After a while, Kento showed up with Satonori, and instructed me to give Satonori a quick orientation in the streets and alleys of Ichimen. The rooftops are somewhat more complex terrain, so he will be handling the kamaTechnically, a kama is simply a farming tool. It’s like a sickle, or a small, one-handed scythe. Since farmers make up a huge segment of feudal Japan’s population, there’s nothing suspicious about carrying one around. And ninjas like to avoid suspicion.

If you take a chain with a weight or hook on its end and attach that to a kama, you’ve got a kusarigama… much more useful as a weapon, but also obviously a ninja weapon, instead of a farming tool.A farming tool, like a sickle or a small, one-handed scythe. Commonly used by ninjas because they arouse no suspicion – farmers are everywhere, after all. work on the ground while I deal with the remaining chain-wielding enemies. If the situation is still dire on Monday, Kento will see if Haruna can assist us, too.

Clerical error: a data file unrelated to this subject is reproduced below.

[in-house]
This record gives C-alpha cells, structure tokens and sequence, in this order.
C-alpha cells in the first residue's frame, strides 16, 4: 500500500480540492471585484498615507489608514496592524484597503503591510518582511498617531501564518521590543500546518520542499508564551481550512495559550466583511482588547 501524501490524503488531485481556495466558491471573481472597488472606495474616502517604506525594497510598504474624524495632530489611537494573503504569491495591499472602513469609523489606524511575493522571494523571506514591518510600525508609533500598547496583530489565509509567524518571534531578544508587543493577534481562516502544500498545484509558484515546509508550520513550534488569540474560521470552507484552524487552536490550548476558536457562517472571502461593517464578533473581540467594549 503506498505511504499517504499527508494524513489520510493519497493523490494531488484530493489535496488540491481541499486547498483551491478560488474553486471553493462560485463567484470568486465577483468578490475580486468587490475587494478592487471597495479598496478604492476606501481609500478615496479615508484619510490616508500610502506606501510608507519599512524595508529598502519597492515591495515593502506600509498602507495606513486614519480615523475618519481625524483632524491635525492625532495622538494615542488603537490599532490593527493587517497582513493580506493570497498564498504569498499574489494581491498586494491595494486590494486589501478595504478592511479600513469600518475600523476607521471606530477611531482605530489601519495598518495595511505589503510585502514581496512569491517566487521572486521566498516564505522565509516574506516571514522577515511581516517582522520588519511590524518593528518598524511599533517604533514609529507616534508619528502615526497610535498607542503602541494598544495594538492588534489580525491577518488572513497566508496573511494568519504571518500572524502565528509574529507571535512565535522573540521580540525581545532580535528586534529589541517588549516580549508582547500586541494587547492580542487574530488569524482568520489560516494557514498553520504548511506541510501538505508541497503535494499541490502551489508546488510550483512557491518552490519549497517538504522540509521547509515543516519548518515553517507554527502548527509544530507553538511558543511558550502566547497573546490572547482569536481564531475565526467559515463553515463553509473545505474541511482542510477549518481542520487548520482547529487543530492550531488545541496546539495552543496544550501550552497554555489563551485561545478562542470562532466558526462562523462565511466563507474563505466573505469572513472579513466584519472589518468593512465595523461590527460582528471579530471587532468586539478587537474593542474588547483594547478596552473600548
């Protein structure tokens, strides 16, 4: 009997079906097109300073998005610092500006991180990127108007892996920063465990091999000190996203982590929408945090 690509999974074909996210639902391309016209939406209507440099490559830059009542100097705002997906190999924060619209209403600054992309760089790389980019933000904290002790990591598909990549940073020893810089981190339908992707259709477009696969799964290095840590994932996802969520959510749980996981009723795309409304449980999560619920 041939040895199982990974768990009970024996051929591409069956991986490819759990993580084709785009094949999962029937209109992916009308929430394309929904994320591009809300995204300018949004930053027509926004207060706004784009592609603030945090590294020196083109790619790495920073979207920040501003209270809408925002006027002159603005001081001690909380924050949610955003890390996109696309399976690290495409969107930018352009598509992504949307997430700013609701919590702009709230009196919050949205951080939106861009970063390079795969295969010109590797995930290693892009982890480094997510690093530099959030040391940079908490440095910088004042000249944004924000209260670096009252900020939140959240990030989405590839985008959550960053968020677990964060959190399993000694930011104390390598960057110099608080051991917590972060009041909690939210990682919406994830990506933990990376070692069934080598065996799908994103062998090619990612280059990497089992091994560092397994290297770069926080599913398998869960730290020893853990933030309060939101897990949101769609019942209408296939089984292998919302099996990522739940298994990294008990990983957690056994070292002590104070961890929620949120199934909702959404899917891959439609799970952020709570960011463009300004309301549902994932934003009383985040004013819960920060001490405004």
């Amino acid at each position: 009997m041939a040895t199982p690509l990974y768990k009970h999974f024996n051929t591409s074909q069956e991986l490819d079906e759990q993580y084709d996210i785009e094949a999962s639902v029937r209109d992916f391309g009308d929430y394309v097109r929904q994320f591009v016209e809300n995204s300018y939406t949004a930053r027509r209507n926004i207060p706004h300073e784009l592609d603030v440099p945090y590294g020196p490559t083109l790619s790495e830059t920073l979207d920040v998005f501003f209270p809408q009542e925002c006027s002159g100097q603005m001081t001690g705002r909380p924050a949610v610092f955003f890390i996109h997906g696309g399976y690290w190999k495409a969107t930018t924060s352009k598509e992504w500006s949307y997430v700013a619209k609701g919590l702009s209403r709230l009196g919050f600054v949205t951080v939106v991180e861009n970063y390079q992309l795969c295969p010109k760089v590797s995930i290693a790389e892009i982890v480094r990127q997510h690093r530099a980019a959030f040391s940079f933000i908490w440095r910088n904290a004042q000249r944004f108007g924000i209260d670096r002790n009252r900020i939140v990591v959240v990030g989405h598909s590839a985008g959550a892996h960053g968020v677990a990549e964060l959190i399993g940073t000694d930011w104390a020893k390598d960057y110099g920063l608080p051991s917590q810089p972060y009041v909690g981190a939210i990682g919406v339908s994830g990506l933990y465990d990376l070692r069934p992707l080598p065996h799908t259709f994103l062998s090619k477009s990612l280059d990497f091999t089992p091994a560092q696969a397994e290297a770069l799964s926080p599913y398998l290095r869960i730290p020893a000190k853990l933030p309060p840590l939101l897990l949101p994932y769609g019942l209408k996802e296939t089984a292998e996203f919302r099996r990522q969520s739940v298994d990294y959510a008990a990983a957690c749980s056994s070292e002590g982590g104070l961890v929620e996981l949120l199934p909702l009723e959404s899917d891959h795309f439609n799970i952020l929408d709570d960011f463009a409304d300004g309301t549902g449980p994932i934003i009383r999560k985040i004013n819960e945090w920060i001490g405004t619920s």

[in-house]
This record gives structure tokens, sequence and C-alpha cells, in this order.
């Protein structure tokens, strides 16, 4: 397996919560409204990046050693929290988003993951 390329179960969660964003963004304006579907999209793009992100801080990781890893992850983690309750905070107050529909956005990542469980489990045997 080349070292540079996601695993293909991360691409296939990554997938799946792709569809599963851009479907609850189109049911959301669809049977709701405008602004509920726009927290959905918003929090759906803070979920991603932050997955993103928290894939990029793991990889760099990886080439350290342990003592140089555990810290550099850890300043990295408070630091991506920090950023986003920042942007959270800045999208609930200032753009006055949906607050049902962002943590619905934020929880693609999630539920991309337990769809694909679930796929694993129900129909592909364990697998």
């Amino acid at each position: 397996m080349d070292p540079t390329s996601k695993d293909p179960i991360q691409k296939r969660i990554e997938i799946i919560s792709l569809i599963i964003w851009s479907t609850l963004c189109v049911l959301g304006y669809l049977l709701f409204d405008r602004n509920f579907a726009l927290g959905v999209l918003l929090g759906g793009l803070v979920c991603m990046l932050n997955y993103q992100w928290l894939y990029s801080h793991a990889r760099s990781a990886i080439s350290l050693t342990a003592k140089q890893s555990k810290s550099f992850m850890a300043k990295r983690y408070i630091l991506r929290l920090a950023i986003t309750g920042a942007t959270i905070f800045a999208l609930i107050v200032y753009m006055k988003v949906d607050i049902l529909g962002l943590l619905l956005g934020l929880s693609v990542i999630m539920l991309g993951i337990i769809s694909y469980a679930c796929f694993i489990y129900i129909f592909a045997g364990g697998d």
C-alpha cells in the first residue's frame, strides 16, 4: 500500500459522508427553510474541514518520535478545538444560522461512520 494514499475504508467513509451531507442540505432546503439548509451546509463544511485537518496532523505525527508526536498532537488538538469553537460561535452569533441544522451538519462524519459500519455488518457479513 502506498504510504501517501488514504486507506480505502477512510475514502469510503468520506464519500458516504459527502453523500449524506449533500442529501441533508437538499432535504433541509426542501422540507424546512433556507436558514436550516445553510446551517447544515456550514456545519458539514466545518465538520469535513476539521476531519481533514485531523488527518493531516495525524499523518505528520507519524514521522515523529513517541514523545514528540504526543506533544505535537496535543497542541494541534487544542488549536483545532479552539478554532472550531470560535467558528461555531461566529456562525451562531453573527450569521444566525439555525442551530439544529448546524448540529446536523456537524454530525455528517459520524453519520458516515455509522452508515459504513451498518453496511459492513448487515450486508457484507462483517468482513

Did that resolve matters? It turns out — no, it did not.

As I was battling on the rooftops of Ichimen, a message came from Hoshiakari: The shrine of Amaterasu was under attack, yet again, by the usual oniA supernatural creature. Usually translated into English simply as “demon”, but oni combine aspects of demons and ogres. Like Western demons, they have horns on their head and colored skin (generally red or blue). They also have sharp teeth, which may be fangs or tusks. Like ogres, they live in mountains and wilderness places, and are generally depicted as being larger than human scale (generally about 8-12 feet tall). They usually carry long clubs with studded iron on the striking end, and are sometimes dressed in animal-skin loincloths.Often translated as “demon”, but also similar to an ogre: Humanoid, generally 8-12 feet tall, with red or blue skin, horns on its head, fangs or tusks, and a large, iron-shod club. Usually lives in mountains and wilderness.. Yes, in broad daylight. The creature is becoming bolder!